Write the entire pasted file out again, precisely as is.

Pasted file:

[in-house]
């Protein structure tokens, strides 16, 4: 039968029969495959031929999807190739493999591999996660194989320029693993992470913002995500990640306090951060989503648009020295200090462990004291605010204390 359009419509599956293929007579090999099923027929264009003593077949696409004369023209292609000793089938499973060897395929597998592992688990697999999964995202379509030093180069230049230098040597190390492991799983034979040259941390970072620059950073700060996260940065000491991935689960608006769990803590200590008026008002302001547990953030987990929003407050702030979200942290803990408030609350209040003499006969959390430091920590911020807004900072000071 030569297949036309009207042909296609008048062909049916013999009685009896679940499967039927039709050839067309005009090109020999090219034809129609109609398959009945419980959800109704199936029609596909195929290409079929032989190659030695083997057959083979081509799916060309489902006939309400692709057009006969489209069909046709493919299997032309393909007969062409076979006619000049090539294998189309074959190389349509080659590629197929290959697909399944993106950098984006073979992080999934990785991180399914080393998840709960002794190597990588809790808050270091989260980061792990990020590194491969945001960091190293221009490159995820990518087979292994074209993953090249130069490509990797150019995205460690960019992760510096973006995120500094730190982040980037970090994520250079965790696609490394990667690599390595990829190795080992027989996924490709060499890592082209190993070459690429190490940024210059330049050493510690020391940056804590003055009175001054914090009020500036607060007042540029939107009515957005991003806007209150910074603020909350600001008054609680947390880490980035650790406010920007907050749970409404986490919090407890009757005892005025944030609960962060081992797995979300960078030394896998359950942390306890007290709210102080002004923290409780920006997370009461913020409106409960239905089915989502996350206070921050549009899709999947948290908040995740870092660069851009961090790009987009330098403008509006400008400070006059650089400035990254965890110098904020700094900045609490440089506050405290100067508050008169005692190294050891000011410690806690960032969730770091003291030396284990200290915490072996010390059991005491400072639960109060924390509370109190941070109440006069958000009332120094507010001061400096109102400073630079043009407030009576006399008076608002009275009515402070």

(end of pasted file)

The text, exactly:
[in-house]
């Protein structure tokens, strides 16, 4: 039968029969495959031929999807190739493999591999996660194989320029693993992470913002995500990640306090951060989503648009020295200090462990004291605010204390 359009419509599956293929007579090999099923027929264009003593077949696409004369023209292609000793089938499973060897395929597998592992688990697999999964995202379509030093180069230049230098040597190390492991799983034979040259941390970072620059950073700060996260940065000491991935689960608006769990803590200590008026008002302001547990953030987990929003407050702030979200942290803990408030609350209040003499006969959390430091920590911020807004900072000071 030569297949036309009207042909296609008048062909049916013999009685009896679940499967039927039709050839067309005009090109020999090219034809129609109609398959009945419980959800109704199936029609596909195929290409079929032989190659030695083997057959083979081509799916060309489902006939309400692709057009006969489209069909046709493919299997032309393909007969062409076979006619000049090539294998189309074959190389349509080659590629197929290959697909399944993106950098984006073979992080999934990785991180399914080393998840709960002794190597990588809790808050270091989260980061792990990020590194491969945001960091190293221009490159995820990518087979292994074209993953090249130069490509990797150019995205460690960019992760510096973006995120500094730190982040980037970090994520250079965790696609490394990667690599390595990829190795080992027989996924490709060499890592082209190993070459690429190490940024210059330049050493510690020391940056804590003055009175001054914090009020500036607060007042540029939107009515957005991003806007209150910074603020909350600001008054609680947390880490980035650790406010920007907050749970409404986490919090407890009757005892005025944030609960962060081992797995979300960078030394896998359950942390306890007290709210102080002004923290409780920006997370009461913020409106409960239905089915989502996350206070921050549009899709999947948290908040995740870092660069851009961090790009987009330098403008509006400008400070006059650089400035990254965890110098904020700094900045609490440089506050405290100067508050008169005692190294050891000011410690806690960032969730770091003291030396284990200290915490072996010390059991005491400072639960109060924390509370109190941070109440006069958000009332120094507010001061400096109102400073630079043009407030009576006399008076608002009275009515402070």